Today, I interview Spotted Toad, of Twitter fame, about his book on education. He now works in public policy research, a moderately quant guy, as he says–but he was once an idealistic Teach For America kinda guy, who taught the sciences for ten years in public schools in New York and then upstate, among the poor as well as the well to do, in different communities and different periods of the ongoing failure of Progressive education reform. He eventually wrote a lovely, all-American, Emersonian book of reflections on his experience and you can buy it for 99 cents on Amazon as e-book and read it in an afternoon. It’s intelligent and poetic at the same time, devoid of narcissism, and serious about the problems a young teacher faces. This is the sort of conservatism I think we should encourage and so this is me doing my part!More
The GPS rollover last Saturday was mostly a nonevent (thankfully). But NYC has problems which continue: On April 6, something known as the GPS rollover, a cousin to the dreaded Y2K bug, mostly came and went, as businesses and government agencies around the world heeded warnings and made software or hardware updates in advance. More
Nicole Gelinas joins City Journal associate editor Seth Barron to discuss Mayor Bill de Blasio’s State of the City address, his aspiration to run for president in 2020, and his attempts to position himself as a national progressive leader. “There’s plenty of money in the city—it’s just in the wrong hands,” de Blasio proclaimed in a speech loaded with tax-the-rich […]
These posters have popped up in New York City:
City Journal editor Brian Anderson and Manhattan Institute senior fellow Nicole Gelinas discuss how New York City saved its subway system after decades of decay and rampant crime that took hold from the 1960s to the early-1990s.
Read Nicole’s piece from the Summer 2016 Issue, “How Gotham Saved Its Subways.”More
The conversation you will find below started in Mr. Aaron Miller’s fun discussion of games & therefore I felt it should be taken out, because it’s ugly stuff. The book is, I believe, a must-read for people interested in American war & modern warfare. I expect more than a few people here on Ricochet have read […]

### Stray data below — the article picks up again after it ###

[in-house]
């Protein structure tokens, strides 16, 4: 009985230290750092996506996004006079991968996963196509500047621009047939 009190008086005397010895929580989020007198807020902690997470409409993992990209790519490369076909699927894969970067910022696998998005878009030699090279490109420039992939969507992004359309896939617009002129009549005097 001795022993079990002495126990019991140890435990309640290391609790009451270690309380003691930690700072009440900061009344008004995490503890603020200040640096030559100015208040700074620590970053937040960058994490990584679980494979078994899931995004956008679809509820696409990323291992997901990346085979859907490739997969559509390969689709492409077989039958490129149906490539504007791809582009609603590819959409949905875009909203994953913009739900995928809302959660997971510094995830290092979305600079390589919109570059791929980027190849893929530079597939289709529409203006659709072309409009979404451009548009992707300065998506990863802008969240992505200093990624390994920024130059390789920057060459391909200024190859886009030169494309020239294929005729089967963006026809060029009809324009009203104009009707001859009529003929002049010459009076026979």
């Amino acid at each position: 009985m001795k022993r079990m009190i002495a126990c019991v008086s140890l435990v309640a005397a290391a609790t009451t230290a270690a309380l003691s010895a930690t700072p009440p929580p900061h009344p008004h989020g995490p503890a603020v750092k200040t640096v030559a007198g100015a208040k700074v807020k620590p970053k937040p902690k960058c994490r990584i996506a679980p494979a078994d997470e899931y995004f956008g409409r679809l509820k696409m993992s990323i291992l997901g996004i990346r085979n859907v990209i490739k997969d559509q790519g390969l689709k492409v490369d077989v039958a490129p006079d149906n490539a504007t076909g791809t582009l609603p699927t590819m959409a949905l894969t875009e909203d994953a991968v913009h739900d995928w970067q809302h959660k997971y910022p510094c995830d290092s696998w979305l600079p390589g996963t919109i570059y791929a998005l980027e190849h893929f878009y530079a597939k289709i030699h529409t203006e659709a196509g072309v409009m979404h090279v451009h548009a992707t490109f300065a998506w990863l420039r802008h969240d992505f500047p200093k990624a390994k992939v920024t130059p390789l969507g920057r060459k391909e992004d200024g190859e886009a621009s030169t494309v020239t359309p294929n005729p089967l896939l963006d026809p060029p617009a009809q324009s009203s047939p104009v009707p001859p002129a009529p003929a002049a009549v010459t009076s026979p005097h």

On the morning of September 11, 2001, I was a third-year medical clerk rounding at a community hospital in Northeastern Ohio. One of our patients was fixated on the television when we entered his room. He almost shouted: “A plane crashed into the World Trade Center in New York City.” Our team watched the smoke billowing from the North Tower. Then the second plane hit the South Tower. My knees buckled and I felt nauseated. But we kept rounding.
The second plane was a splash of ice-cold water onto our faces. When the South Tower was gone, so was the hope that this was all a tragic accident. Also gone was our naivety about the world. Martin Amis wrote that September 11, 2001, “will perhaps never be wholly assimilable.” More than a decade later, I am still trying to figure it out.More
One of my regular complaints about RINO tactics is how unimaginative and by-the-book they are, so by-the-book that everyone else has read and re-read that particular book so often that anyone paying attention is never surprised by tactics used from it. Contrast that playbook with progressives. Regardless of the merits of a particular issue raised […]
Now that I have your attention, it’s that most wonderful time of year, NYC area Ricochetti. It’s time for a meet up! More